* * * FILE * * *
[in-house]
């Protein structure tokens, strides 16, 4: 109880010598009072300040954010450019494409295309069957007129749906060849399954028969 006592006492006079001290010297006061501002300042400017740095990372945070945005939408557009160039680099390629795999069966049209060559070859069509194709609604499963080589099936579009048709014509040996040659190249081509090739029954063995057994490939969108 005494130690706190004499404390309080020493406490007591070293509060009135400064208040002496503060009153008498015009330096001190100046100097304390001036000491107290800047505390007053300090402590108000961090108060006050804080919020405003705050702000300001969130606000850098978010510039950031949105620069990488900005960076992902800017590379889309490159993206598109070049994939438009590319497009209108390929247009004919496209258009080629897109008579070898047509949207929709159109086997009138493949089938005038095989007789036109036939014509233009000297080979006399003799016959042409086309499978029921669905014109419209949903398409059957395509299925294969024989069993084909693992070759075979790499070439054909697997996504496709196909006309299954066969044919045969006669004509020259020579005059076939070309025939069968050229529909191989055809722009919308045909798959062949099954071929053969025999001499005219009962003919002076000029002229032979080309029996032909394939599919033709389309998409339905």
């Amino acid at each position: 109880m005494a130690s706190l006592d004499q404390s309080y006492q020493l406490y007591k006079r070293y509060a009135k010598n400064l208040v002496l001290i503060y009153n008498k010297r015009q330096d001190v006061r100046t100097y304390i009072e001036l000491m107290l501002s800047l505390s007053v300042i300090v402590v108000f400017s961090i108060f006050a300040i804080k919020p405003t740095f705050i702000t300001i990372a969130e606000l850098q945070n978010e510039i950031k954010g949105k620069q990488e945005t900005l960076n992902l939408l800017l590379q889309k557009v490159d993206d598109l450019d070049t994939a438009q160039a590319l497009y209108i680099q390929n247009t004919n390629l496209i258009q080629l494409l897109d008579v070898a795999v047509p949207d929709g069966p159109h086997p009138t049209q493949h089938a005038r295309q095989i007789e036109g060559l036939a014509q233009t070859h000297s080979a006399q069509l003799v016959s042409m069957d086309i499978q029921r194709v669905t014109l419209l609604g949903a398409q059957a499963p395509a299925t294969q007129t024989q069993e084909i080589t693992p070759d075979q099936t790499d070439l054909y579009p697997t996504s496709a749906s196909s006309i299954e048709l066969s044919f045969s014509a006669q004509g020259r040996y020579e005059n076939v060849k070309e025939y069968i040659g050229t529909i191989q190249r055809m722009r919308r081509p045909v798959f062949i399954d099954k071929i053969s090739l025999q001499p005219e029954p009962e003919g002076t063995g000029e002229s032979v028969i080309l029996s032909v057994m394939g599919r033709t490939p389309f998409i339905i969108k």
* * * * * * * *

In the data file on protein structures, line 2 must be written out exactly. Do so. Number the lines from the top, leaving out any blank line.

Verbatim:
């Protein structure tokens, strides 16, 4: 109880010598009072300040954010450019494409295309069957007129749906060849399954028969 006592006492006079001290010297006061501002300042400017740095990372945070945005939408557009160039680099390629795999069966049209060559070859069509194709609604499963080589099936579009048709014509040996040659190249081509090739029954063995057994490939969108 005494130690706190004499404390309080020493406490007591070293509060009135400064208040002496503060009153008498015009330096001190100046100097304390001036000491107290800047505390007053300090402590108000961090108060006050804080919020405003705050702000300001969130606000850098978010510039950031949105620069990488900005960076992902800017590379889309490159993206598109070049994939438009590319497009209108390929247009004919496209258009080629897109008579070898047509949207929709159109086997009138493949089938005038095989007789036109036939014509233009000297080979006399003799016959042409086309499978029921669905014109419209949903398409059957395509299925294969024989069993084909693992070759075979790499070439054909697997996504496709196909006309299954066969044919045969006669004509020259020579005059076939070309025939069968050229529909191989055809722009919308045909798959062949099954071929053969025999001499005219009962003919002076000029002229032979080309029996032909394939599919033709389309998409339905």